What to Look for When Buying a Used Car
Buying a car can be an exciting, albeit overwhelming, process. Are you getting the right bang for your buck? What features are important to you? Are you buying from a trusted seller? There are probably many factors that will go into your decision, and if you’re buying a pre-owned, or used, car, the questions only get more complicated. Has it been in any accidents? Has its safety been compromised in any way? Overlooking any one of these questions could spell out trouble in the future. Don’t make the mistake of rushing through the process because you need a car as soon as possible. Asking the right questions and looking for the right things can save you time, money, and heartache down the road.
The first thing you want to ask yourself when shopping around for a used car is if you are buying from a trusted seller. If you’re buying a used car, chances are, it’s not coming from the dealership at which it was originally sold. You want to be sure the dealer has an accurate and verified report of the car’s history. Unfortunately, there’s no way anyone can be 100% sure of the condition or history of any car. Of course, you can check for physical “symptoms,” i.e. signs of welding that hint at a covered-up accident, mismatched paint that may point towards a door replacement, etc. The bottom line is, the salesman can talk about the structural integrity of a car all day, but he really doesn’t personally know what the car has been through.
If buying from a personal seller, it can be even more challenging to determine if you’re getting the “full scoop” about the vehicle. This is where you’ll have to use your best judgment and go with your gut feeling about the car’s previous owners. Make sure the car has a title and isn’t stolen property, and request that the seller obtains a Carfax report to check on its accident history, if any.
When it comes to price, you’ll want to consider factors like the year the car was made in, the miles the car has, and the obvious wear and tear of the seats, steering wheel, dashboard, and features like door handles, knobs, and buttons. On the exterior, check for signs of rust, calcium build up, oil leaks, or other signs of neglect or aging. All of these factors should be considered and addressed before agreeing on the sale of the car. While it may be a good point of negotiation, you may also want to request that the seller has those fixed or looked at by a mechanic before agreeing to anything. In some cases, review of a seemingly small problem may give way to larger, more serious, and pricier underlying problems that could add to the total cost of the car when all is said and done. Avoid any big surprises by having it all looked at beforehand—better safe than sorry.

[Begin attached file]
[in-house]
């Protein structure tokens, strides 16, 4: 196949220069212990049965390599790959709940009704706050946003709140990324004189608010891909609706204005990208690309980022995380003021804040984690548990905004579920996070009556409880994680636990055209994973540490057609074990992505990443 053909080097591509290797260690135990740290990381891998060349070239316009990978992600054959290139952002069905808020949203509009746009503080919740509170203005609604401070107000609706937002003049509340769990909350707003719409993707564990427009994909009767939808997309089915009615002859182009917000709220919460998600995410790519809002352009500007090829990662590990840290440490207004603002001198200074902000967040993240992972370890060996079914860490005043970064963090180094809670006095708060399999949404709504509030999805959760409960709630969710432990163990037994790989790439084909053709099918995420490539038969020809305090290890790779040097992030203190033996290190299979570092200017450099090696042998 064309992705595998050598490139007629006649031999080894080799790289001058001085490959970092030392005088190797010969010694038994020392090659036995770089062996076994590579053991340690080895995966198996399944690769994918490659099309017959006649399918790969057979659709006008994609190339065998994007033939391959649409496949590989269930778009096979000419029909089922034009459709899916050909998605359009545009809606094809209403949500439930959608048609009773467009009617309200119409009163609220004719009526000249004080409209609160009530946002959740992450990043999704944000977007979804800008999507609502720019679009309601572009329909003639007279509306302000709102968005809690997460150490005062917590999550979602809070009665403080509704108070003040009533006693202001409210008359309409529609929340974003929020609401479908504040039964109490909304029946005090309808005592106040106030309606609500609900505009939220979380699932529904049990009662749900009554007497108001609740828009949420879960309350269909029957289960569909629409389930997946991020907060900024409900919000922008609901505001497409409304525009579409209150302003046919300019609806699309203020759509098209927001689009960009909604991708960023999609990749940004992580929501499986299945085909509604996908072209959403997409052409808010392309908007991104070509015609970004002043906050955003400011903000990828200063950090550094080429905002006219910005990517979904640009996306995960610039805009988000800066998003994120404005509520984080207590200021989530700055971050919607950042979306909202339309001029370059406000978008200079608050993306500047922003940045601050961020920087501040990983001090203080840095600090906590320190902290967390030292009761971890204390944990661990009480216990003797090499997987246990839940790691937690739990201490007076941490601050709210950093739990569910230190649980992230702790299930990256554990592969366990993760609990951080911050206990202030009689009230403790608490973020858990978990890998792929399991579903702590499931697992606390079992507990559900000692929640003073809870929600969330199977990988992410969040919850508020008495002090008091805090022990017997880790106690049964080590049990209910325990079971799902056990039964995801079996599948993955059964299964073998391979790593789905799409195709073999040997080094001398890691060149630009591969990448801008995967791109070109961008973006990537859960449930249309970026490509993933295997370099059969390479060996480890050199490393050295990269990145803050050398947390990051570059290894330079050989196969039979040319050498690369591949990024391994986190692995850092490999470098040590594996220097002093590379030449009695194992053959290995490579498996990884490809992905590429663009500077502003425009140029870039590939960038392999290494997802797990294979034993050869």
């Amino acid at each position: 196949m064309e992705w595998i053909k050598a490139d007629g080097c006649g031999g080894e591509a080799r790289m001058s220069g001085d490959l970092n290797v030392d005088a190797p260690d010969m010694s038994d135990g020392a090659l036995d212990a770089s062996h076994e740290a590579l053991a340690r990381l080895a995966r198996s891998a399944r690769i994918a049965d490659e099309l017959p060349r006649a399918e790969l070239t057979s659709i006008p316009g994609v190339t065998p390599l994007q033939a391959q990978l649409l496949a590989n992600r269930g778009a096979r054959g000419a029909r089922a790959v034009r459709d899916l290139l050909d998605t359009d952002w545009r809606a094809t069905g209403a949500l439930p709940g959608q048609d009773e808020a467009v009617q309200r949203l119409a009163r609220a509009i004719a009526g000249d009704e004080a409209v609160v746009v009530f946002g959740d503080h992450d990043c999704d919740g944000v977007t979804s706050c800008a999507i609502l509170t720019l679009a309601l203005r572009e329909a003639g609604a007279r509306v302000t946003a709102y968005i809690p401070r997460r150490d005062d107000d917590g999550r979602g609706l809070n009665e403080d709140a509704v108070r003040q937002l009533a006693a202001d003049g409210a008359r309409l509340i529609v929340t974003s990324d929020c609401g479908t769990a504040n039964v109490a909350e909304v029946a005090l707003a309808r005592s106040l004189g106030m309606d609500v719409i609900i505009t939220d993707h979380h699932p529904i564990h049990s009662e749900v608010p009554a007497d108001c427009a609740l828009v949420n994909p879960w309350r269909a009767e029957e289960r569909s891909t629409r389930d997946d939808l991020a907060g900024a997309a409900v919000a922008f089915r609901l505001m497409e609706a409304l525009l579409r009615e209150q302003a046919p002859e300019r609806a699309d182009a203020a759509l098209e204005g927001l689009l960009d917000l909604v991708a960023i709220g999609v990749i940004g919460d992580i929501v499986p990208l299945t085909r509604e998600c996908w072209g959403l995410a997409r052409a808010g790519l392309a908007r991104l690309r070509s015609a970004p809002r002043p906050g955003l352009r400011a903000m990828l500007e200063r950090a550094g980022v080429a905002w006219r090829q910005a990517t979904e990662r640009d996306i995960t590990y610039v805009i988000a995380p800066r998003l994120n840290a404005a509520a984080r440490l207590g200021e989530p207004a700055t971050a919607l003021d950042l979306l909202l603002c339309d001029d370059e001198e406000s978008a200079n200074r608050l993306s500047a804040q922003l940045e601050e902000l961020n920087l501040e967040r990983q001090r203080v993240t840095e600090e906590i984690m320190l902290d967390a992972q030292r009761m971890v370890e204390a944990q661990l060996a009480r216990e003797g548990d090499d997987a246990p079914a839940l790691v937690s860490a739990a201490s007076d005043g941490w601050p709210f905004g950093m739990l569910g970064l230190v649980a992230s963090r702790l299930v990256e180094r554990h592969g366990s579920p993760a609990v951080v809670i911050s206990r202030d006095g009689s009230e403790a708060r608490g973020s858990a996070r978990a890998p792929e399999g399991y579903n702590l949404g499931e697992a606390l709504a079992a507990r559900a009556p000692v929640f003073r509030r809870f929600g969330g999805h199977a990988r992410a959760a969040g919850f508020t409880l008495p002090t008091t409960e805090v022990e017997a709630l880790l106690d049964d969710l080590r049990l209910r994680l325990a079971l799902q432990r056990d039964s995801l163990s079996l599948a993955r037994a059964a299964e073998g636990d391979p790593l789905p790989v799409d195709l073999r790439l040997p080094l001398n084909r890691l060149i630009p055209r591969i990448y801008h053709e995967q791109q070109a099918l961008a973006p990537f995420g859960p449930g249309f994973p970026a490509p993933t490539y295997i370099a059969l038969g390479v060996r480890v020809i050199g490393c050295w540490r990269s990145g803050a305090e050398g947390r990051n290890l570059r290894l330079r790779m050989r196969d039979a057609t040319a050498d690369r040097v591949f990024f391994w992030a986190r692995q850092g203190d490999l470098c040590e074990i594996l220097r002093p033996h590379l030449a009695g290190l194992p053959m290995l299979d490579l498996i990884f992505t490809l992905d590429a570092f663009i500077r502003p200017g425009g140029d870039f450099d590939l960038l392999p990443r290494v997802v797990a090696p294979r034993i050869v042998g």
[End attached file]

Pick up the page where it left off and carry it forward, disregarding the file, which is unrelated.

A clean Carfax, good inspection, and trusted seller are a great start to finding the right car, but there are other things that can affect your satisfaction with your new purchase. For example, you may want to consider that some car models have more expensive parts than others. If anything needs to be replaced in the next 3-6 months to a year, are you prepared to fork out those extra costs? It may be wiser to go with a safer alternative with parts that are more easily obtainable and even less expensive.
All in all, your personal judgment may be your greatest weapon against being swindled out of your time and money. Taking the extra precautions and educating yourself on what to expect when buying your first used car can mean the difference between a satisfied purchase and buyer’s remorse. Any more suggestions for what to look for when buying a used car? Let us know in the comments below!